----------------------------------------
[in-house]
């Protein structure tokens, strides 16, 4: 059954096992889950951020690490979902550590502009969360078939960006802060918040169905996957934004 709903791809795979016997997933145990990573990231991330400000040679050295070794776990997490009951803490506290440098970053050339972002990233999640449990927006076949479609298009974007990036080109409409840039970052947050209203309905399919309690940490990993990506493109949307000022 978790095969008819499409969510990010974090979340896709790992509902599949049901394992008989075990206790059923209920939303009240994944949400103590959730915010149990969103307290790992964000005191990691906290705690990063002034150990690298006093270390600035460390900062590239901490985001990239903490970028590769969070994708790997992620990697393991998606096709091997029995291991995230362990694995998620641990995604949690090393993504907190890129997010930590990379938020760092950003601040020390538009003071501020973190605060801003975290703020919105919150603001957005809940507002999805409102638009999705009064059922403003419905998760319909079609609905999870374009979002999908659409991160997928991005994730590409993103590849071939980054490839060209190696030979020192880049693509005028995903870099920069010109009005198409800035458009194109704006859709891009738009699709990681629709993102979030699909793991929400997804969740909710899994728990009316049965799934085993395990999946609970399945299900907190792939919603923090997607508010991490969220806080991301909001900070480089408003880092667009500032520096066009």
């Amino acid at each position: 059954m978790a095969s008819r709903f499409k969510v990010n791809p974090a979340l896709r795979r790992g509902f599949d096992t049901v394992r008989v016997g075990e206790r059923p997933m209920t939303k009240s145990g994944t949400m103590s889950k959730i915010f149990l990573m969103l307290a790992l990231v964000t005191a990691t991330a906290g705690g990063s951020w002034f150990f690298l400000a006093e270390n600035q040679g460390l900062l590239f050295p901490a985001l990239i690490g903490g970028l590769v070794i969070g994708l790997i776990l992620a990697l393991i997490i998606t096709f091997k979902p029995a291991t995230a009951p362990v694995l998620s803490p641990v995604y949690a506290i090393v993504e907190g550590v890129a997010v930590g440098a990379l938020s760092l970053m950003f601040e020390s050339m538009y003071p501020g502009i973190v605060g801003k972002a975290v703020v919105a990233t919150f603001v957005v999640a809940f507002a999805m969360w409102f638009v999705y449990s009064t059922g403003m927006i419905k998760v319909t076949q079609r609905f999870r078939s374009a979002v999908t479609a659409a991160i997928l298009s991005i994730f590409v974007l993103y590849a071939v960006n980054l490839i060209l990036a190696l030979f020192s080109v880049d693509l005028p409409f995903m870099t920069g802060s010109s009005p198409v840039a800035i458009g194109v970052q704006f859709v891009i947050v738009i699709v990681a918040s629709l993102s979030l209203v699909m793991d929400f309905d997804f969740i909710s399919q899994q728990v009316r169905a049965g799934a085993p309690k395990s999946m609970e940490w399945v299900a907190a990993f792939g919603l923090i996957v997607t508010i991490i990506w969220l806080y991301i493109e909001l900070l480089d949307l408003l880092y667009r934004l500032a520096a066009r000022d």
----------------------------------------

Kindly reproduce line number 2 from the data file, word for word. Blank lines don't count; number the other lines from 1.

């Protein structure tokens, strides 16, 4: 059954096992889950951020690490979902550590502009969360078939960006802060918040169905996957934004 709903791809795979016997997933145990990573990231991330400000040679050295070794776990997490009951803490506290440098970053050339972002990233999640449990927006076949479609298009974007990036080109409409840039970052947050209203309905399919309690940490990993990506493109949307000022 978790095969008819499409969510990010974090979340896709790992509902599949049901394992008989075990206790059923209920939303009240994944949400103590959730915010149990969103307290790992964000005191990691906290705690990063002034150990690298006093270390600035460390900062590239901490985001990239903490970028590769969070994708790997992620990697393991998606096709091997029995291991995230362990694995998620641990995604949690090393993504907190890129997010930590990379938020760092950003601040020390538009003071501020973190605060801003975290703020919105919150603001957005809940507002999805409102638009999705009064059922403003419905998760319909079609609905999870374009979002999908659409991160997928991005994730590409993103590849071939980054490839060209190696030979020192880049693509005028995903870099920069010109009005198409800035458009194109704006859709891009738009699709990681629709993102979030699909793991929400997804969740909710899994728990009316049965799934085993395990999946609970399945299900907190792939919603923090997607508010991490969220806080991301909001900070480089408003880092667009500032520096066009």